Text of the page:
European Middle-Market Buyouts Country-Focused U.S. Middle-Market Buyouts ($500 million to $2.5 billion) U.S. Small-Market Buyouts (<$500 million) Growth Capital Funds European Middle-Market Buyouts Pan-European Infrastructure Funds Credit Strategies U.S. Large Buyouts ($2.5 billion to $5 billion) Asian Country-Focused Funds Restructuring Funds Distressed Debt Funds Energy Funds Mezzanine Funds Pan-Asian Funds Emerging Markets (ex-Asia) Secondary Funds Fund-of-Funds U.S. Venture Capital Mega Buyout Funds (>$5 billion or equivalent) Cleantech/Green-Focused Funds European/Israeli Venture Capital Mining Funds Agriculture Funds Timber Funds Other Niche Sectors 0 0 2 10 20 30 40 50 60 70 80 2 2 2 4 4 7 7 18 18 16 13 11 11 11 11 24 24 22 33 31 40 60 78

Percentage of Respondents (%)


Source: Probitas Partners Private Equity Institutional Investor Trends for 2014 Survey

Private Equity Institutional Investor Trends for 2014 Survey

2013 Probitas Partners

10

U.S. venture capital was of little interest though it did outscore European venture capital. As shown in Chart X, Asian investors look at their home markets more favorably, though U.S. middle-market buyouts are still the major sector of choice. European country-focused funds and U.S. venture capital are of significantly less interest to Asian investors; they are much more interested in infrastructure and secondary funds. Asian respondents were also much more focused on traditional private equity strategies with little interest in alternative sectors like emerging markets outside of Asia, timber, and agriculture.

Chart X Private Equity Sectors of Interest; Asian Respondents


U.S. Middle-Market Buyouts ($500 million to $2.5 billion) Asian Country-Focused Funds Pan-Asian Funds European Middle-Market Buyouts Pan-European Infrastructure Funds Secondary Funds U.S. Large-Buyouts ($2.5 billion to $5 billion) Mezzanine Funds Energy Funds Growth Capital Funds U.S. Small-Market Buyouts (<$500 million) European Middle-Market Buyouts - Country-Focused Credit Strategies Mega Buyout Funds (>$5 billion or equivalent) Restructuring Funds Fund-of-Funds Distressed Debt Funds Cleantech/Green-Focused Funds U.S. Venture Capital Mining Funds Timber Funds Emerging Markets (ex-Asia) European/Israeli Venture Capital Agriculture Funds Other Niche Sectors 0 0 0 0 0 7 10 20 30 40 50 60 3 3 7 10 14 14 14 14 21 21 21 24 24 28 28 28 31 35 35 52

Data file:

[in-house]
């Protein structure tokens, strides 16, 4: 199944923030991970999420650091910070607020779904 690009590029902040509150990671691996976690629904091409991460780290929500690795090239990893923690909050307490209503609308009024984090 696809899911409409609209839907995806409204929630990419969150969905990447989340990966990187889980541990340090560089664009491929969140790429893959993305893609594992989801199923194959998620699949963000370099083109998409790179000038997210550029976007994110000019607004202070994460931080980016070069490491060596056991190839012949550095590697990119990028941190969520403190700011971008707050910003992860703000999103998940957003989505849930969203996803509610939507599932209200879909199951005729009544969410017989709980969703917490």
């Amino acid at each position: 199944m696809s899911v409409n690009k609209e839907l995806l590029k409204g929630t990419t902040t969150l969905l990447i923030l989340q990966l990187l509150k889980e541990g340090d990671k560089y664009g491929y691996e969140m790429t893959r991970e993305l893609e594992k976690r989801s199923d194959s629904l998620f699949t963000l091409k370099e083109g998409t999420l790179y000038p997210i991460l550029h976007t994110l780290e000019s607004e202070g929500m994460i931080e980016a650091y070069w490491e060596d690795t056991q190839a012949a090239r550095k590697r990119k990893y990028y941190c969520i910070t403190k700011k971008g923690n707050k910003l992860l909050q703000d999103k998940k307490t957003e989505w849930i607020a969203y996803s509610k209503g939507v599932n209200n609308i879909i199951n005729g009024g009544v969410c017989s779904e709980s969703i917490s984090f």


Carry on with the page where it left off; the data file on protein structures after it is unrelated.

Percentage of Respondents (%)


Source: Probitas Partners Private Equity Institutional Investor Trends for 2014 Survey

2013 Probitas Partners

Private Equity Institutional Investor Trends for 2014 Survey

11

As far as general geographic interest, the three major geographies of North America, Western Europe, and Asia continue to dominate investor interest (Chart XI). Notably, there was less interest in Asia reflected in this years survey, with respondents targeting Asia falling from 65% from two years ago to 49% this year. Interest in emerging markets globally, as well as the individual regions outside of Asia, has also declined over the past year.

Chart XI Private Equity Geographical Focus During 2014, I anticipate that the three major geographical focuses for our program will be:
100 90 80 Percentage of Respondents (%) 70 60 50 40 30 20 10 0 North America Western Europe Asia Emerging Markets Globally Latin America Central and Eastern Europe Africa MENA Other 13 49 92 85

Source: Probitas Partners Private Equity Institutional Investor Trends for 2014 Survey

Private Equity Institutional Investor Trends for 2014 Survey

2013 Probitas Partners

12

As far as European markets, for the seventh consecutive year, institutional investors preferred to invest in the Nordic Region by a significant margin (Chart XII). Germany and the United Kingdom, once again rounded out the top three geographies of interest, though interest in the U.K. surged this year. Italy and Spain have rebounded slightly from last year, as both countries continued to deal with their macroeconomic issues. Interest in Central and Eastern Europe declined noticeably from already low levels to trail all other European geographies.